Thursday, May 3, 2007

A 'Paying' Passenger

On Tuesday, May 1, I had the opportunity to transport my first 'paying' customer to Swift Current, SK. The Prairie admissions office had someone they wanted to send to a conference in Swift Current (CYYN is approx. 420 KM away) and they were willing to help with the cost of the flight. As a private pilot, I'm not legally allowed to accept payment for my services but helping to cover costs is perfectly acceptable. This flight provided many learning opportunities such as planning for the weight of a passenger & baggage, fuel amounts for the trip with the purchase of fuel at CYYN for the trip back, a first time flyer for a passenger and to top it all off, there was an ominous low-pressure system moving into the area at about the time I was due to be back in Three Hills – possibly requiring me. The flight to CYYN was fairly uneventful except for some low cloud and rain that we had to descend to avoid. The wind at CYYN was strong, 15 knots (about 30 KMH), but it was straight down the runway which meant no cross wind. That was different than the forecast, so thanks to God we were able to land safely there. My passenger handled it like a pro, no need for the sick bags.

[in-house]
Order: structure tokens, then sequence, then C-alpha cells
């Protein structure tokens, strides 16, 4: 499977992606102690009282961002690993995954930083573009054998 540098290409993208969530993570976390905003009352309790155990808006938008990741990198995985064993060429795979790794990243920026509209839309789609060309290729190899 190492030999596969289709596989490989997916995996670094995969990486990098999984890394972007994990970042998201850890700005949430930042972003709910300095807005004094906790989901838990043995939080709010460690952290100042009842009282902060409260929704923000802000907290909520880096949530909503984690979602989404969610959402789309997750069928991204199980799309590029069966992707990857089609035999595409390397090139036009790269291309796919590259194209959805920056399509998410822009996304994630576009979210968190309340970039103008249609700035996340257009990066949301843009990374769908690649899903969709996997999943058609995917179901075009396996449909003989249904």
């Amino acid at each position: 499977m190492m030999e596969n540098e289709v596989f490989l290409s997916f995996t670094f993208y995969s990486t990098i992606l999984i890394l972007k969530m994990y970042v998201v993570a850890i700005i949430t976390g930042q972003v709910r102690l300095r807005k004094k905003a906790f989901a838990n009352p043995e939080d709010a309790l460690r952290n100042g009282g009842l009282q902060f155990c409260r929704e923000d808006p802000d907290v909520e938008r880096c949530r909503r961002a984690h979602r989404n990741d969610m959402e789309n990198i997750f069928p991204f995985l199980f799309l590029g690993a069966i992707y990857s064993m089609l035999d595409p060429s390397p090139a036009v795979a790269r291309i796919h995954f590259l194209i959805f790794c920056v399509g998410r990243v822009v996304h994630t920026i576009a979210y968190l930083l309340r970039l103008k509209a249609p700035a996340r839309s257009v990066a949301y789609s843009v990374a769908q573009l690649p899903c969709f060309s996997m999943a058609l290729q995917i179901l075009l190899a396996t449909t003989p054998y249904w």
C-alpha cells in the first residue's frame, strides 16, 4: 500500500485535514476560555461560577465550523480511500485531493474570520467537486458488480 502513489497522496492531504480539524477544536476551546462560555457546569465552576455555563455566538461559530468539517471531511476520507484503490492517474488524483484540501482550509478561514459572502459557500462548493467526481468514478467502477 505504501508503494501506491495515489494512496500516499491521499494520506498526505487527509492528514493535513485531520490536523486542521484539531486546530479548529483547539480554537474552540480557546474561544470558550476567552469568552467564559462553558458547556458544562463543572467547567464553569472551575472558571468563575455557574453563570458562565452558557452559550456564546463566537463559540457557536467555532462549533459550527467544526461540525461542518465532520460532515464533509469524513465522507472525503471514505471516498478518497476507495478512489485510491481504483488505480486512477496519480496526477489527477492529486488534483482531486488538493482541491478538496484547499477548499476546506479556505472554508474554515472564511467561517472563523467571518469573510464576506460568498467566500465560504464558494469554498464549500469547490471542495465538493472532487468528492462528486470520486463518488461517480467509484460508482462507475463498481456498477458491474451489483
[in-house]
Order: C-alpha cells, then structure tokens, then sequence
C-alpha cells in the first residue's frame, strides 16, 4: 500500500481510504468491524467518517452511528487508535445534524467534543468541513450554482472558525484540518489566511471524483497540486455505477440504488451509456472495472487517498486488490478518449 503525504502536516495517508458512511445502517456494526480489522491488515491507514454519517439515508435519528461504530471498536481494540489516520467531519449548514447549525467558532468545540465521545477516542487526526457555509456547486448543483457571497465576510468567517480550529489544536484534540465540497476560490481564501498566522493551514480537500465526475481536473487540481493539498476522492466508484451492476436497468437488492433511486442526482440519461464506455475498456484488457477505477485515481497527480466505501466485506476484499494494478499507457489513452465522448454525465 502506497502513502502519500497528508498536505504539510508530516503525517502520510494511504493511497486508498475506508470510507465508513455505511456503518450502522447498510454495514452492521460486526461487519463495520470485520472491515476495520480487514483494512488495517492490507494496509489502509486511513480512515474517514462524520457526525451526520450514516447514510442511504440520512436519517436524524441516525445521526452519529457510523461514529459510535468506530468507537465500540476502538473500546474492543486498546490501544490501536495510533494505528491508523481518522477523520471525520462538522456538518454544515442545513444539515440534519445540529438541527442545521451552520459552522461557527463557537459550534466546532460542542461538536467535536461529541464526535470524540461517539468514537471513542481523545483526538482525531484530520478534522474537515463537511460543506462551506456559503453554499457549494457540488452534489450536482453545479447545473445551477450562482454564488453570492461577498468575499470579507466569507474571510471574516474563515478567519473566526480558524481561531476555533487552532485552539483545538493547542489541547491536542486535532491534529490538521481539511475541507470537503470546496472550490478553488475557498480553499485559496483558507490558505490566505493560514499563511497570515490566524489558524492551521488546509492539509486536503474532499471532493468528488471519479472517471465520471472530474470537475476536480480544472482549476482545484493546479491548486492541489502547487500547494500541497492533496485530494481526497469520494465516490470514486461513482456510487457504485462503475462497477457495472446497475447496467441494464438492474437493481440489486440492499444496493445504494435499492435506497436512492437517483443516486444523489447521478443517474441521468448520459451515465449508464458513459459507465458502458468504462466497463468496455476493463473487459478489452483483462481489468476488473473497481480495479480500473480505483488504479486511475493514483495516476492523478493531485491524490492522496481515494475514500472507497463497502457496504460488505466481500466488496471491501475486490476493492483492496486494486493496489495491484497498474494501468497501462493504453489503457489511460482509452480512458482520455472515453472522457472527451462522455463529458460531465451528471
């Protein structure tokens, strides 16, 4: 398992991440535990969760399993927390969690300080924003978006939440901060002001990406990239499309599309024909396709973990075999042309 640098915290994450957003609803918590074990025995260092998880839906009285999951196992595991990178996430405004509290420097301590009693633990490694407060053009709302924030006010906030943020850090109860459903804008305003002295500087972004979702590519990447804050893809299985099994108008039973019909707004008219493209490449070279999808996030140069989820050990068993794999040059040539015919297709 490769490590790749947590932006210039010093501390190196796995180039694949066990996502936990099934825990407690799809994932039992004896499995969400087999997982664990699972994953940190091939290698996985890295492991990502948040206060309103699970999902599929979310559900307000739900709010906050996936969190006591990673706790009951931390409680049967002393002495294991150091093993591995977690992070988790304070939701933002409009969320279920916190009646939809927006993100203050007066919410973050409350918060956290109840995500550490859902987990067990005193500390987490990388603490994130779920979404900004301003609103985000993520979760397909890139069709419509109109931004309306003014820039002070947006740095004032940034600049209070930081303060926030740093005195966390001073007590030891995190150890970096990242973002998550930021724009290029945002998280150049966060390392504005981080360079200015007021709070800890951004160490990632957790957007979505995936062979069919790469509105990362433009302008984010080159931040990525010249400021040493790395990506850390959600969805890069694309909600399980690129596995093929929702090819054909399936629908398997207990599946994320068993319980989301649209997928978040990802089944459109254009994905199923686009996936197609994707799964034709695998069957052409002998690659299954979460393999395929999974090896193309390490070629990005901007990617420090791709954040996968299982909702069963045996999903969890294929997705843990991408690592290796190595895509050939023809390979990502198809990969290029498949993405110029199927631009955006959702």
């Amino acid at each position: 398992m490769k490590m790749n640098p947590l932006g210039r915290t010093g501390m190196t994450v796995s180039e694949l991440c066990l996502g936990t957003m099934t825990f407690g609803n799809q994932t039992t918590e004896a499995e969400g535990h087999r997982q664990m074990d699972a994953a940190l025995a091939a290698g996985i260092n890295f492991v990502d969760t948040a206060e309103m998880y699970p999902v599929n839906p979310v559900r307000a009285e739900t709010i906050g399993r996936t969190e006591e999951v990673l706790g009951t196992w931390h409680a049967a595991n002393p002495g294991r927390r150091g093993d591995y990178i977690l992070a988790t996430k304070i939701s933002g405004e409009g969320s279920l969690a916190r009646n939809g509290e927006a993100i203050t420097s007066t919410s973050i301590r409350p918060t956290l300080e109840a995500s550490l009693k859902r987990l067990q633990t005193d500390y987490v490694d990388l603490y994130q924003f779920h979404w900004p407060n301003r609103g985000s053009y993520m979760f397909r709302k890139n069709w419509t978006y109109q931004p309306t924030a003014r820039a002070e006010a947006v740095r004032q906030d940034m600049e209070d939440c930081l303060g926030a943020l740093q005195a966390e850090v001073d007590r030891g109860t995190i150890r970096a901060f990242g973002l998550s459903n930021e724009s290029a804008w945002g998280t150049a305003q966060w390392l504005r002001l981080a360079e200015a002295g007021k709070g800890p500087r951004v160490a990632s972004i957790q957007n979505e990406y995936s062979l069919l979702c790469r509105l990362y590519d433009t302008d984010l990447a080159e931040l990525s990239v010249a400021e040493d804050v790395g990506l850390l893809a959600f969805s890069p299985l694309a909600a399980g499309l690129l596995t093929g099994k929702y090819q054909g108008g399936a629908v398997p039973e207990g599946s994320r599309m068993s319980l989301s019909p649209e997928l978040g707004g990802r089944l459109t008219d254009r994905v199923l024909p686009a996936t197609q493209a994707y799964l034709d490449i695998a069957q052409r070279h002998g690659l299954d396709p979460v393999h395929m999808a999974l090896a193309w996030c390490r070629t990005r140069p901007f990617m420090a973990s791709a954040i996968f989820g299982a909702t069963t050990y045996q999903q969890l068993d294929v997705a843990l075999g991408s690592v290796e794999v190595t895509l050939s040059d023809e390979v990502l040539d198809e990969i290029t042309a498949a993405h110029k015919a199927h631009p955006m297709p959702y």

The flight back was intense. That low-pressure system had indeed moved in and was now passed Three Hills to the north. That was a positive. The turbulence that it left behind was something else. I had to be careful to keep my speed down to within the safe turbulence speed to prevent the risk of structural damage to the aircraft. I was doing everything possible to keep the plane at the right altitude and headed in the right direction. I'd packed a tupperware container with carrot sticks for the trip and similar to biting one's fingernails when in deep concentration (or nervousness) the carrots provided a ample distraction – until they ran out. Fortunately the turbulence didn't last the whole trip back and I was able to enjoy the last bit – not that I didn't enjoy the first bit, just in a different way.


All in all, the experience was a good one. Here's a picture of the route from Google Earth™